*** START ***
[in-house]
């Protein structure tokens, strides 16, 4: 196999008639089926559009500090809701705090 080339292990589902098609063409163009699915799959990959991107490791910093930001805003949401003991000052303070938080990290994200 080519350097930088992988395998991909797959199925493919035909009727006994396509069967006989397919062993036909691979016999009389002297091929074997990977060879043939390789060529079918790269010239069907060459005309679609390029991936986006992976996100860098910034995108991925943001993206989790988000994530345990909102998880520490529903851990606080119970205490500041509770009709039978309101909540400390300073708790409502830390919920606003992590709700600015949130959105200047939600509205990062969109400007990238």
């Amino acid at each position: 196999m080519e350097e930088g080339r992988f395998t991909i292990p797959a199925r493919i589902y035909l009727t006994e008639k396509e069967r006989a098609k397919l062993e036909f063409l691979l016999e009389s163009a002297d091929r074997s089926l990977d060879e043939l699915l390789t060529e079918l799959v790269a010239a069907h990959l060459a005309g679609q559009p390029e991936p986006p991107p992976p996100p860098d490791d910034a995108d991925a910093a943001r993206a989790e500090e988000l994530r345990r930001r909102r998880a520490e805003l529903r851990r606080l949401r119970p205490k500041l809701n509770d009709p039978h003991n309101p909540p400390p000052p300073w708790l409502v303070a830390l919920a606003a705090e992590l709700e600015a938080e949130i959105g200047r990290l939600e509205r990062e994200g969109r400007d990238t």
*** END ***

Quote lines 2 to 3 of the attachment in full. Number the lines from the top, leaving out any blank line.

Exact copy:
């Protein structure tokens, strides 16, 4: 196999008639089926559009500090809701705090 080339292990589902098609063409163009699915799959990959991107490791910093930001805003949401003991000052303070938080990290994200 080519350097930088992988395998991909797959199925493919035909009727006994396509069967006989397919062993036909691979016999009389002297091929074997990977060879043939390789060529079918790269010239069907060459005309679609390029991936986006992976996100860098910034995108991925943001993206989790988000994530345990909102998880520490529903851990606080119970205490500041509770009709039978309101909540400390300073708790409502830390919920606003992590709700600015949130959105200047939600509205990062969109400007990238």
């Amino acid at each position: 196999m080519e350097e930088g080339r992988f395998t991909i292990p797959a199925r493919i589902y035909l009727t006994e008639k396509e069967r006989a098609k397919l062993e036909f063409l691979l016999e009389s163009a002297d091929r074997s089926l990977d060879e043939l699915l390789t060529e079918l799959v790269a010239a069907h990959l060459a005309g679609q559009p390029e991936p986006p991107p992976p996100p860098d490791d910034a995108d991925a910093a943001r993206a989790e500090e988000l994530r345990r930001r909102r998880a520490e805003l529903r851990r606080l949401r119970p205490k500041l809701n509770d009709p039978h003991n309101p909540p400390p000052p300073w708790l409502v303070a830390l919920a606003a705090e992590l709700e600015a938080e949130i959105g200047r990290l939600e509205r990062e994200g969109r400007d990238t």